Not sure what National Insurance you need to pay if you’re Self-Employed? Here’s our guide to Class 2 National Insurance and Class 4 National Insurance, as well as rates and thresholds.
What is National Insurance?
National Insurance contributions (NICs) are a taxes payable on earnings of the British public. This tax is used so you can qualify for benefits, including a State Pension and other benefits/allowances.
NI is categorised as different ‘classes’ and the class you pay is derived from your employment status.
Class 1 contributions are paid by PAYE staff on greater £183 a week and under the State Pension age. These contributions are deducted by the employer.
Self-employed individuals pay NIC in two sub-classes: Class 2 and Class 4, with a few exceptions.
Self-employed National Insurance – what do I pay?
Most self-employed people pay NI via their Self Assessment tax return which is submitted every year. You pay Class 2 NICs if your profits are in excess of (or equal to) £6,475 per annum, and Class 4 NICs if your profits are equal to or greater than £9,501 per annum (details on rates and thresholds below).
But for some self-employed people, there are different rules:
you won’t pay NICs if you’re under 16, or over the state retirement age
you won’t have to pay Class 2 NICs if you’re a married woman who opted into the Reduced Rate scheme before it ended in April 1977
separate rules apply to share fishermen and voluntary development workers
Some self-employed people don’t pay National Insurance contributions through Self Assessment, but they may choose to make voluntary contributions. These workers include:
examiners, moderators, and invigilators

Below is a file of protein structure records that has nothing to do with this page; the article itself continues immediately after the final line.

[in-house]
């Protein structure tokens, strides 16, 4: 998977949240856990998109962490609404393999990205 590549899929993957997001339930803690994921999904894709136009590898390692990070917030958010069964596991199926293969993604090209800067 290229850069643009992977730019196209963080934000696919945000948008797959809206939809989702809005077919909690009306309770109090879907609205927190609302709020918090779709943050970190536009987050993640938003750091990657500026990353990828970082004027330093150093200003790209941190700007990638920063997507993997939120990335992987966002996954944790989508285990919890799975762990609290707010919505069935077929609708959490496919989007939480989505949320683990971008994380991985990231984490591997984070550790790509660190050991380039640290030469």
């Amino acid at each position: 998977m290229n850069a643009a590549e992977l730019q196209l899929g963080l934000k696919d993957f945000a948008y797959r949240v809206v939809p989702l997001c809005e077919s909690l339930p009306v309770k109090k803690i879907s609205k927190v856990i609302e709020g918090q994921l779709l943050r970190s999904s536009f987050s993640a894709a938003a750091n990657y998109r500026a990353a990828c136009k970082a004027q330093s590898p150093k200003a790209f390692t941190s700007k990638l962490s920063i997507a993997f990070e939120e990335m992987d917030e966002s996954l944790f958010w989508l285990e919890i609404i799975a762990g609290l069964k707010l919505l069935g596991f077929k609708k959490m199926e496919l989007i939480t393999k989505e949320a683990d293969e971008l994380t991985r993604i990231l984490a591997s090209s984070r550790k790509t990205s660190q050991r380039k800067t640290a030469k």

religious ministers, providing that they receive no salary or stipend
people who make investments, but without receiving a commission or fee, and not as a business
some people whose business involves land or property
Self-employed National Insurance rates
Class 2 and Class 4 NICs are charged at different rates.
The Class 2 National Insurance contribution is a fixed amount of £3.05 a week and it’s only charged if your annual profits are £6,475 or more.
Class 4 National Insurance contributions are only charged if your profits are above £9,500 a year. The rate is nine per cent of profits between £9,501 and £50,000 and two per cent on profits over £50,000.
What is Class 2 National Insurance?
|Class 2 NICs||2020-21||2021-22|
|Small profits threshold||£6,475||£6,515|
What is Class 4 National Insurance?
|Class 4 NICs||2020-21||2021-22|
start paying above
|A lower rate above||£50,000||£50,270|
|Rate above £50,000||2%||2%|
Voluntary self-employed National Insurance contributions
Some individuals choose to make voluntary NICs. You might do this if there are shortfalls in your “stamp” which are gaps in your National Insurance record that could affect your entitlement to the State Pension, like if you stopped working, or opted out of SERPS (beyond the scope of this article but get in touch if you think this may have happened) or if you had small profits during periods of self-employment.
If you’re concerned that there may be gaps in your National Insurance record, you should ask for a copy using the gov.uk tool. You can then check whether you’re eligible to make voluntary contributions.
National Insurance contributions – self-employed payment process
For most self-employed people, National Insurance payment is made through the Self Assessment process. You need to file your return and pay your bill by 31 January each year. For more information, read our small business guide to Self Assessment tax returns.
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